CORTICOSTEROIDS: LITTLE CHANGE?
GAVIN P VINSON | Features
‘For endocrine evolution is not an evolution of hormones but an evolution of uses to which they are put.’
This perceptive comment was made by Peter Medawar in 1953 (Symposia of the Society for Experimental Biology VII: Evolution 320–338), and is the first published statement to this effect, though it was quickly adopted or assumed by others. It is somewhat irritating, since Medawar was a Nobel Prize-winning immunologist, not at endocrinologist at all, yet his statement was stunningly accurate, guided perhaps by Peter Krohn and Ian Chester Jones, from whom he sought advice.
There’s a remarkable parallel here with the classical concept of skeletal evolution, as interpreted from comparative anatomy. Here, the identity of the skeletal elements that, for example, make up the limbs of coelacanths, amphibia, reptiles, birds and terrestrial or flying mammals has been well understood by generations of undergraduates.
There are many other examples, like the way in which the swim bladder was adapted on land to become an air-breathing lung. Indeed, fins that have become limbs and swim bladders that have become lungs are present in some species today, like lungfish, that are subject to variable availability of their ponds and lakes.
This illustrates the redesignation of structures to different functions as the environment or mode of life changes. It’s the product of the essential compromise between the ‘maximum parsimony’ and ‘no-redundancy’ concepts that perhaps might once have prevailed in evolutionary thought, before the baggage of unexpressed or otherwise redundant DNA in every nucleus was known.
But how fascinating that the same has occurred in hormones!
Perhaps most striking is the number of uses to which prolactin has been put – osmoregulation in fish, water-seeking behaviour in certain amphibia, pigeon crop secretion and contributing to lactation in mammals – a truncated list for sure.
What of the steroid hormones? Of the steroid-mediated processes that show widest variation in the vertebrates, reproduction ranks high in the list. The steroid hormones are thought (generally) to be essentially identical across the vertebrates, and the same groups of steroids, oestrogens and progestagens are present throughout. Indeed, it is this area that led Medawar to his near-aphorism.
It’s in the evolution of corticosteroids that things may seem muddy. Once upon a time, I thought that the first evolutionary appearance of zonation in the mammalian adrenal cortex nicely coincided with the separate production of glucocorticoids and mineralocorticoids, because it’s only in mammals that they have distinct functions. It’s too neat: the mineralocorticoid-secreting glomerulosa, the glucocorticoid-secreting fasciculata (and the general glory hole of the reticularis making androgen, sulphoconjugating, and xenobiotic-metabolising) was never as clear as that.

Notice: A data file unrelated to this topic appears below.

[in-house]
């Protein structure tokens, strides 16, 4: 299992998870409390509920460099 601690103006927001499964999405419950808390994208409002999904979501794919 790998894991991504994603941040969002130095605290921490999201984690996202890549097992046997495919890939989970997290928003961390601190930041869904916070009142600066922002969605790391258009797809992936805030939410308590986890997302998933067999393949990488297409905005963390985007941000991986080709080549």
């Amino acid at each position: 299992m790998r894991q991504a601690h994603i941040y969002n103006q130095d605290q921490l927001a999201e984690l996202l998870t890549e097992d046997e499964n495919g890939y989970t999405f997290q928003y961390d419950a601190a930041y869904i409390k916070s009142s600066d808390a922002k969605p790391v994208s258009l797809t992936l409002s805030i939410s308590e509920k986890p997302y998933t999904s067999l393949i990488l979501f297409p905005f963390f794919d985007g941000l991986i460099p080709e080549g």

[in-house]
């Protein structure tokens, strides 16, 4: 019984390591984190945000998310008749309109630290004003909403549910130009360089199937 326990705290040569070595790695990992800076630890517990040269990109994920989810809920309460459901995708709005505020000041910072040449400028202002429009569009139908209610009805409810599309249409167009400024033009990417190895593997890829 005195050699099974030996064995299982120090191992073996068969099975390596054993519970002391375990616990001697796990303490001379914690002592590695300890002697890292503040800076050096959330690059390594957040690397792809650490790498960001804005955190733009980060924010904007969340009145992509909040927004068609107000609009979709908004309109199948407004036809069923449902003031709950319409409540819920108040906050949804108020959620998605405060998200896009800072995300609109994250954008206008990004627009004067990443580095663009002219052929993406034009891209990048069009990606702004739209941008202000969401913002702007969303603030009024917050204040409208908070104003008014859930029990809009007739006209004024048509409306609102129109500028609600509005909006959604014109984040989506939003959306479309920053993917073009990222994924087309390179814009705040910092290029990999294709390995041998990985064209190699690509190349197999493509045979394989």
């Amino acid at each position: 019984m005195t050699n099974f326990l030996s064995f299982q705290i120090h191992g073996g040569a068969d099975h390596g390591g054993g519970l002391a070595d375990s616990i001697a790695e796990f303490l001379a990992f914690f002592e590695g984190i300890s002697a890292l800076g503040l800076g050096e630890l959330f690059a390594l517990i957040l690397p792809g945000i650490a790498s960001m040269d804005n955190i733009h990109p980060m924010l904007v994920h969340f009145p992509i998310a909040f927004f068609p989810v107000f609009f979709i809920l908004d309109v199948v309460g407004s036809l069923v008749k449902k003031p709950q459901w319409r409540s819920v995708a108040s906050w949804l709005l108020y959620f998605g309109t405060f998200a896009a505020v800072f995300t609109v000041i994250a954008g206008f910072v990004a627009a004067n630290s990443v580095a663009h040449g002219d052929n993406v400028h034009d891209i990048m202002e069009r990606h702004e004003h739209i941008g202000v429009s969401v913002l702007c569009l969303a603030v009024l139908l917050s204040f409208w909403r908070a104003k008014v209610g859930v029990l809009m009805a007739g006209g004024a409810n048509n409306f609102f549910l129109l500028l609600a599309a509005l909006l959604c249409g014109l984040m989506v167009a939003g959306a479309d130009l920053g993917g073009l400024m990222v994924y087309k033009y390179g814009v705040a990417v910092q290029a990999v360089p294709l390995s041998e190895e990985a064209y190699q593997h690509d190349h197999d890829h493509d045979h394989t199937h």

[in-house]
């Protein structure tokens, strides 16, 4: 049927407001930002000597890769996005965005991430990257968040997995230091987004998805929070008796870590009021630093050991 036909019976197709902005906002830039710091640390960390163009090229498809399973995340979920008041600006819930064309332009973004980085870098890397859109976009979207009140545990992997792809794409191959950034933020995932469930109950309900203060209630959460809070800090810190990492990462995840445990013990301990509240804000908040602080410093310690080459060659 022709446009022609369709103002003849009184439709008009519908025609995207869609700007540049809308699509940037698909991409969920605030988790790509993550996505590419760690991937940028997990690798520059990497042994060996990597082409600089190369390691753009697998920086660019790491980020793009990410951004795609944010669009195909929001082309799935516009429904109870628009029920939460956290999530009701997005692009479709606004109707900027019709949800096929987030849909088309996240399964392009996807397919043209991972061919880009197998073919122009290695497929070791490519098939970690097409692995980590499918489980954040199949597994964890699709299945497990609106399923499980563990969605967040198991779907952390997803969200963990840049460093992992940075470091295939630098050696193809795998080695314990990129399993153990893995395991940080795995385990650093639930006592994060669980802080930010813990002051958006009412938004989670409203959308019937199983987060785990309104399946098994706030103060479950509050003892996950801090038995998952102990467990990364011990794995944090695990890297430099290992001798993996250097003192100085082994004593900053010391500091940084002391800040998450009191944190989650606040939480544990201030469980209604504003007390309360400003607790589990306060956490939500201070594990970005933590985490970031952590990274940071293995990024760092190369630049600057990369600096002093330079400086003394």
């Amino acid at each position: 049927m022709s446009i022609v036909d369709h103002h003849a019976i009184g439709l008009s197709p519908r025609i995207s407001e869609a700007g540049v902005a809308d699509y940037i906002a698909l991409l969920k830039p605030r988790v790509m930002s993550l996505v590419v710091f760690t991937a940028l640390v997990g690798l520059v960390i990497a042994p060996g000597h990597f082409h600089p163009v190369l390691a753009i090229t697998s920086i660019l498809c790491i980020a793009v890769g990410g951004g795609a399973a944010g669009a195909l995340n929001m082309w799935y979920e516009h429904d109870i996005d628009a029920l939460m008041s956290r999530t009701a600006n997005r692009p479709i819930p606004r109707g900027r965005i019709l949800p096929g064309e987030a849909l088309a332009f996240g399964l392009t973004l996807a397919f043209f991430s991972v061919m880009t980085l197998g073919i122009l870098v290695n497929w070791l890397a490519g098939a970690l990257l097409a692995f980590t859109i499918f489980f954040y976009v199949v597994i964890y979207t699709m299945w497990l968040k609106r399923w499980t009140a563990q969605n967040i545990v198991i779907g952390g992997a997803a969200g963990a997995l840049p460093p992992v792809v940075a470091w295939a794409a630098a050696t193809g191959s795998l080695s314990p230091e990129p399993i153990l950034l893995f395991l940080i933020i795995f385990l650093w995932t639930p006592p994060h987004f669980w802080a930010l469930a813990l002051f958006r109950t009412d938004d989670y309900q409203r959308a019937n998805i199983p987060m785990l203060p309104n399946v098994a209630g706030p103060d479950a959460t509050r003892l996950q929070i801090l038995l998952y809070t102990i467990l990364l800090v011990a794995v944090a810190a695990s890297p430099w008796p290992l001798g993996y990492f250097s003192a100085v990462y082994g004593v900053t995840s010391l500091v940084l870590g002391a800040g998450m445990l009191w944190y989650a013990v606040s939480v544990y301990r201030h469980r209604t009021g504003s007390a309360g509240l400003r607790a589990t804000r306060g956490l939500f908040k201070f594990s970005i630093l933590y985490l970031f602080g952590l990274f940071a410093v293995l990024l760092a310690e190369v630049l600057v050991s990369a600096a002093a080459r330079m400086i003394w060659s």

Somehow or other it’s mostly the term ‘glucocorticoid’ that has misled us all. If we understood the essential functions of glucocorticoids, we might begin to understand why mammals appear to require a whole specialised cell type, with its own trophic factor, to make them. From the start it never was thought to be just about carbohydrate metabolism. But the range of functions in which glucocorticoids appear to have a role is huge, and finding a unified physiological and evolutionary explanation for a single control system is elusive.
Even if the actions of mineralocorticoids and glucocorticoids were neat, separated, discontinuous, how could that be explained by the promiscuity with which each binds to the other’s receptor (MR and GR) which, moreover, bind to the same response elements in the promoters of target genes?
Recent studies by Bridgham et al. (Science 2006 312 97) on the evolution of corticosteroid receptors show very nicely that MR and GR binding affinities for aldosterone and cortisol are discriminatory even in teleosts, in which aldosterone isn’t generally secreted at all. We should look at fish physiology to speculate how the uses to which the corticosteroids are put have evolved.
Marine teleosts, you might think, don’t actually need aldosterone. They have no trouble getting enough sodium, their problem is getting rid of it. So they excrete sodium across the gills (and kidneys), a process stimulated by, well, a ‘glucocorticoid’ – cortisol in fact. Those that live in fresh water have the opposite problem, vanishingly low availability of sodium, so they have a highly effective kidney that (with the gills) resorbs sodium aided, yes, by cortisol again. Associated with this, they must eliminate relatively vast volumes of water, perhaps also facilitated by cortisol.
Here we come across a concept more familiar to a mammalian endocrinologist, for the elimination of a water load, and indeed shifting of water between body compartments, is an important ‘glucocorticoid’ function in mammals. But we are like neither marine nor fresh water teleosts. We terrestrial vertebrates are somewhere in between. Perhaps we’re more like euryhaline or estuarine fish, or fish whose watery habitats dry out occasionally. We too have the potential to be subjected to big changes in the availability of water, and of sodium.
So perhaps our ancestors didn’t crawl out of the sea at all. They came out of an estuary, or were left high and dry by capricious tides. But they were fully prepared, or ‘preadapted’, being equipped with limbs, lungs, a ‘glucocorticoid’ and a balanced set of MR and GR.
The rest is history.
GAVIN P VINSON
Read more about the author, Gavin Vinson, in his obituary